The section of the ridge that broke away was 2,000 feet long, 1,300 feet wide, and contained 80 million tons of rock. A 3,000 ton boulder and another only slightly smaller were hurled across the river and up a mountain to come to a rest almost a mile away. The massive slide dammed the river and created a new body of water, Earthquake Lake. The tremor, registering 7.5 on the Richter scale, was felt in nine western states and parts of Canada.
At the little hospital in Ennis the doctors and staff struggled to care for the influx of earthquake victims. Phil’s head was wrapped due to a serious head and ear injury, and he was placed in traction for a broken collarbone and badly mangled leg. “My injuries weren’t as severe,” Irene recalls. “The only break was a bone in my lower leg . . . a deep, badly torn laceration in my thigh, and some chest and neck muscle damage.”
Sorrow over the loss of Purley, coupled with overwhelming anxiety for her missing children, was harder to bear than the physical injuries. Irene coped by means of prayer, and by forcing her mind to focus on happier thoughts—the family’s home in North Idaho, swimming at Coeur d’Alene and Hayden Lake beaches, Carole’s upcoming high school graduation, and little Susan’s first day of school, now only a few weeks away.
The second heartbreak came several days later. Carole’s body had been located. “Sadness overpowered me,” says Irene, “as I thought of never having my daughter to love and share joys with again. I cried for her never getting to finish high school and be loved and have children of her own.”
Constant care and therapy kept the days full, but Irene describes time as being “non-existent” for her. With unrelenting ferocity more news came: another body had been discovered, that of eleven-year-old Tom. With deep grief and tears Irene thought back on the life of her young son—his curiosity and the way he loved to tear things apart to see how they worked, his fondness for fig bar cookies, his fantastic imagination. “I cried for this child who would never become a man, never further his dreams.”
Heartfelt condolence letters flowed in from all over the United States, and those letters, along with the healing care of hospital staff provided a spark of comfort in a world of despair. Irene tried to concern herself with Phil’s recovery as she clung to hope that by some miracle her youngest child might be found alive. But at last, Susan’s little body was also found.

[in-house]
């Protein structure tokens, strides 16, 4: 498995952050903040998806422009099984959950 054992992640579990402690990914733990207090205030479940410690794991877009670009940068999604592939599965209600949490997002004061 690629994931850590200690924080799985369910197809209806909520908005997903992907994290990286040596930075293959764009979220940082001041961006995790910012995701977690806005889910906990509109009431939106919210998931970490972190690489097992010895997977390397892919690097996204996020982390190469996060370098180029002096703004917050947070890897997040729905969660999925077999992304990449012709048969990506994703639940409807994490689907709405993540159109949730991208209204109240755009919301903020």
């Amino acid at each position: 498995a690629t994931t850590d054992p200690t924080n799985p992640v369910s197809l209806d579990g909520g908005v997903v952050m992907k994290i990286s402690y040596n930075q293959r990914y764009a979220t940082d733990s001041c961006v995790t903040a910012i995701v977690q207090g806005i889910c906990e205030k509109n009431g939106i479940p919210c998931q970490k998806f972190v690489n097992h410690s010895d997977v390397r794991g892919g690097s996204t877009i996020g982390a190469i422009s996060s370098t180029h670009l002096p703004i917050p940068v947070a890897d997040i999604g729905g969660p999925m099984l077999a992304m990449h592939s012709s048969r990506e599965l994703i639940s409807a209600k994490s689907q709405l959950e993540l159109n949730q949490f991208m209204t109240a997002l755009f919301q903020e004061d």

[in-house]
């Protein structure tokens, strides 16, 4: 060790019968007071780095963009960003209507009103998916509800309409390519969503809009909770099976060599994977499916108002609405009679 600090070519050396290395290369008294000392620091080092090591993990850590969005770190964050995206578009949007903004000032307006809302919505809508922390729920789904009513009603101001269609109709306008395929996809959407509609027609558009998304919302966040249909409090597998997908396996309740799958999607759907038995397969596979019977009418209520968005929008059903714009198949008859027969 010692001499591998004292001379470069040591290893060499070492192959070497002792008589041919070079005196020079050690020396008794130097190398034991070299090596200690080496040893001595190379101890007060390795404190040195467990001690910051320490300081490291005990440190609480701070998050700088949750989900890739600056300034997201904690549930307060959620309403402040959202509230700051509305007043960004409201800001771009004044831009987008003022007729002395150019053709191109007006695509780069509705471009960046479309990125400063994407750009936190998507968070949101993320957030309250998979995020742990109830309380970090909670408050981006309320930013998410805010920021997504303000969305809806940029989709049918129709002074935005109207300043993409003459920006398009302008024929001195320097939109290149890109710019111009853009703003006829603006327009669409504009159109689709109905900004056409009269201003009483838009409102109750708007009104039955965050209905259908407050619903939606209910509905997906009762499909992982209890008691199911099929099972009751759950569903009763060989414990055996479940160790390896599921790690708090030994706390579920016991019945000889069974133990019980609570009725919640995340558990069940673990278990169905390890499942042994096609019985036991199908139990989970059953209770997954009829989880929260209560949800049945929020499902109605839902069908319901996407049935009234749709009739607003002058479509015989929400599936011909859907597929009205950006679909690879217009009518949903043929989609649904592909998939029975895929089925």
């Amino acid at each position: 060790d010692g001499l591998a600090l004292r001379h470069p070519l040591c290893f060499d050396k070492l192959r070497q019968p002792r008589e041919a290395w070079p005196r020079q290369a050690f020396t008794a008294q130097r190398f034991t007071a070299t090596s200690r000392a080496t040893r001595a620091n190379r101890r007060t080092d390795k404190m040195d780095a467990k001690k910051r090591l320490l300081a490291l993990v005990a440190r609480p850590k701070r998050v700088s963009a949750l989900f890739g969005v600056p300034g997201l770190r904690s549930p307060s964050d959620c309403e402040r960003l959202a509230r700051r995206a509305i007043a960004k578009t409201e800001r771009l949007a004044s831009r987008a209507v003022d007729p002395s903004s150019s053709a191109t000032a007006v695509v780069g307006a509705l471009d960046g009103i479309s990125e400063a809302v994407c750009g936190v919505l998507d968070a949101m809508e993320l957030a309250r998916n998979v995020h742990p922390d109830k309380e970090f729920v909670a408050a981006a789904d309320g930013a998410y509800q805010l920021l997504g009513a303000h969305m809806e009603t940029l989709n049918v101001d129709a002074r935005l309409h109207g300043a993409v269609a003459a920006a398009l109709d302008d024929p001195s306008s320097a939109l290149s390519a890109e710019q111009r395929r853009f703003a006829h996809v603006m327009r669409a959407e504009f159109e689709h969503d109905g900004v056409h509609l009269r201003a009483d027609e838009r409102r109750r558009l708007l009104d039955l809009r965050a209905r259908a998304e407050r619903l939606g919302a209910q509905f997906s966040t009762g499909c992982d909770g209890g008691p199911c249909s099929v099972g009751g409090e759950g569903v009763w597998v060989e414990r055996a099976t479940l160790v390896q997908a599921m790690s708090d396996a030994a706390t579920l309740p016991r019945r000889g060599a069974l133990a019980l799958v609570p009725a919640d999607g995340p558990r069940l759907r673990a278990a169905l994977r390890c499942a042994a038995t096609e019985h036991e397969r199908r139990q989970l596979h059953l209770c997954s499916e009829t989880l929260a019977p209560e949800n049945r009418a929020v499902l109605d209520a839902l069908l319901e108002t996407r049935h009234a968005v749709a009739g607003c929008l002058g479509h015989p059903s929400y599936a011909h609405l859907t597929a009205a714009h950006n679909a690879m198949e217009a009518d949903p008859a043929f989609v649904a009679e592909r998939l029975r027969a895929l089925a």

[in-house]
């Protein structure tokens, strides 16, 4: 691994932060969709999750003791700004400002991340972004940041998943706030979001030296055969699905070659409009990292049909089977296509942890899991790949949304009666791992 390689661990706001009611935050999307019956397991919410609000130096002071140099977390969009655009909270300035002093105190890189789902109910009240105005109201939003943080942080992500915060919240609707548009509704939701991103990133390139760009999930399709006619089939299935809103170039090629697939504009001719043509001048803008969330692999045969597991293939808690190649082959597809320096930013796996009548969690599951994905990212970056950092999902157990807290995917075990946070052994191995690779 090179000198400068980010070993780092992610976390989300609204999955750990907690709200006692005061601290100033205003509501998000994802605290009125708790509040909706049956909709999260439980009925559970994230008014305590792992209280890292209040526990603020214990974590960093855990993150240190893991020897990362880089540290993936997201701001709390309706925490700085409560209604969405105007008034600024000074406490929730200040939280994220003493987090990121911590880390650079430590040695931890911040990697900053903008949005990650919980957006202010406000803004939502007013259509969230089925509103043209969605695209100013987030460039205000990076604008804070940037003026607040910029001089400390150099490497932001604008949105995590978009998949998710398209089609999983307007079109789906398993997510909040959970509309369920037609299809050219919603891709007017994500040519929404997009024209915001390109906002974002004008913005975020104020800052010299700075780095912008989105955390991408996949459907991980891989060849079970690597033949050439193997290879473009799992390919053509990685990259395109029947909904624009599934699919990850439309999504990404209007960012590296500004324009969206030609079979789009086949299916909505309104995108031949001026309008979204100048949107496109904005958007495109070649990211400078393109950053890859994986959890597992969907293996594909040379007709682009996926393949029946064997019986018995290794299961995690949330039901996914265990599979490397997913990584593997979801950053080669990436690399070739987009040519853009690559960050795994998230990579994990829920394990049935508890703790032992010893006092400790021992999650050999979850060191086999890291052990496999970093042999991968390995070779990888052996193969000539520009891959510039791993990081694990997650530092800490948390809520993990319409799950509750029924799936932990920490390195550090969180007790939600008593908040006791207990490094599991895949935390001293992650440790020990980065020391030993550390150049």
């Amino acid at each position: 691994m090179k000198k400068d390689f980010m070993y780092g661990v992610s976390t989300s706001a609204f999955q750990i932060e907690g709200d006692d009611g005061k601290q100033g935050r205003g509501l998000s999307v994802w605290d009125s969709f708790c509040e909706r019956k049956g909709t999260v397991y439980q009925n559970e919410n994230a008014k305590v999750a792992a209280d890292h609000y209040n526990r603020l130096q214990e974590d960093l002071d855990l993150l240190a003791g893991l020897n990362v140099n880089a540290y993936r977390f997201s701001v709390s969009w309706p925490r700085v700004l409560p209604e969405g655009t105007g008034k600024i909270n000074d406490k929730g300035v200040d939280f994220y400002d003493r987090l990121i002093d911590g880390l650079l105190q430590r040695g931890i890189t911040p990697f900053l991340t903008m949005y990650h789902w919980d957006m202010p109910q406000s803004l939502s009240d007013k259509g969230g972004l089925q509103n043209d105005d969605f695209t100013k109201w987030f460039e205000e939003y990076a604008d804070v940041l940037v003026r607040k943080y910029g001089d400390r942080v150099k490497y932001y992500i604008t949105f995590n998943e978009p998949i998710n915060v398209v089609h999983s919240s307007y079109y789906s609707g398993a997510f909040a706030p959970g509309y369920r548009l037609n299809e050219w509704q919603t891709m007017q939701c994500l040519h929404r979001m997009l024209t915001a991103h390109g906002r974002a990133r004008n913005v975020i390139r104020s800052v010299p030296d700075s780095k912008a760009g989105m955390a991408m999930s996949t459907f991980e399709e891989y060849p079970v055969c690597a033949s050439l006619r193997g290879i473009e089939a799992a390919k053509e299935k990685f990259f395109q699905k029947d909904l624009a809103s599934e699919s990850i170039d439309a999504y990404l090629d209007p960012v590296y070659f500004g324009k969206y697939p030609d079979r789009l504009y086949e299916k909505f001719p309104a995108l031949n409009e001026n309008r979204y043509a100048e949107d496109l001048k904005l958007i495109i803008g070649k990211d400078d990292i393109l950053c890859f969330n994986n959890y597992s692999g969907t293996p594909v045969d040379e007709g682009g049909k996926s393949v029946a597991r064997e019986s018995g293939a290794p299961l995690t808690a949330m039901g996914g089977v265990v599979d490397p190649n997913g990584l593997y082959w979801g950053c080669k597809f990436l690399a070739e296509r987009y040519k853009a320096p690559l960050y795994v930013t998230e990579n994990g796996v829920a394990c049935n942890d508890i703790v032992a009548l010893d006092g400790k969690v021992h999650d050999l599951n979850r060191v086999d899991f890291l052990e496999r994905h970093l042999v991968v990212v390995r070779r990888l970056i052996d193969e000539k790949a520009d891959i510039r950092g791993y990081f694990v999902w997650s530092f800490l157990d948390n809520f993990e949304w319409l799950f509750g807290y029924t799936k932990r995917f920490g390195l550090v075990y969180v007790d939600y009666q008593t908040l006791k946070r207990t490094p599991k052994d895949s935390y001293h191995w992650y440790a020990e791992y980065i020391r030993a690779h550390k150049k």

“I sobbed for her missing her first exciting days of school,” says Irene. “And for her not having the opportunity to grow up and become a lovely young lady.” She recalled Susan’s many tea-parties, how she would kiss the television screen when her beloved Tennessee Ernie Ford signed off his program, and the way the little girl could eat a bowl of chili and leave all the beans neatly cleaned off in the bottom of the bowl.
“With Susan, all bodies of our loved ones had been found,” says Irene. “I had only Phil, and thoughts of life without the others seemed impossible to comprehend.” But the healing continued and by mid September the doctor released Irene from the hospital. She stayed with her sister in Hamilton, Montana, until Phil was released in early October. Finally, mother and son made it home to Coeur d’Alene, to a home that would never be the same again. “I had difficulty entering the house, “ admits Irene. “The memories bounced off the walls. I fell apart and cried… Phil and I had a hard task ahead, but needed to settle in, bear these trying times and move on.”
Carrying a staggering burden that would have broken many people, Irene knew she had to carry on for Phil as well as herself, and despite the ever-present pain of each day, the physical and mental healing progressed. As the following summer approached, Irene decided to pursue her dream of becoming a teacher. She enrolled in North Idaho Junior College 22 years after finishing high school.
Then on New Years Eve, 1961, Irene’s life took an unexpected, uplifting turn. Friends convinced her to attend a dance where she came back into contact with friends from the past, including a former classmate, Jack Dunn, whom she’d dated when a senior in high school. Irene admits she spent a lot of time with Jack that evening catching up on his life as a dairy farmer in Hope, Idaho. The two of them began a steady correspondence, and in June 1962 the couple married—a new start at happiness. “One of my best gifts,” Irene said, “was someone to love and someone to love me.”
In the summer of 1962, Irene was hired by the Bonner County School District and began her teaching career. She taught third and fourth grade and sometimes fifth and sixth at Clark Fork Elementary for 15 years and later did substitute teaching at both Clark Fork and Hope Elementary.
Irene always had a desire to write a book about the earthquake, her family, and continuing life after catastrophic loss. She joined the Idaho Writers League to aid in improving her writing skills.
Thirty-six years after the earthquake, Irene and Jack, along with Phil and his wife Robin, returned to the Madison Valley. Near the Yellowstone interpretive center stands a huge slab of rock—part of the massive land slide resulting from the quake—with a plaque bearing the names of the 28 victims. Four of those names are Purley, Carole, Tom and Susan Bennett.
“Feeling this had been a successful trip brought me pride and confidence that I’d attained my goal and could now finish my book,” Irene says. The completed memoir,
Out of the Night, was published by Plaudit Press in 1998—a true story of tragedy, hope and the triumph of the human spirit.
Photos: Page 34, road damage after the ‘59 quake. Photo courtesy National Parks Service. Photos this page: Rock Creek Campground (photo by Jan Dammer) and Irene Dunn, author photo from her book.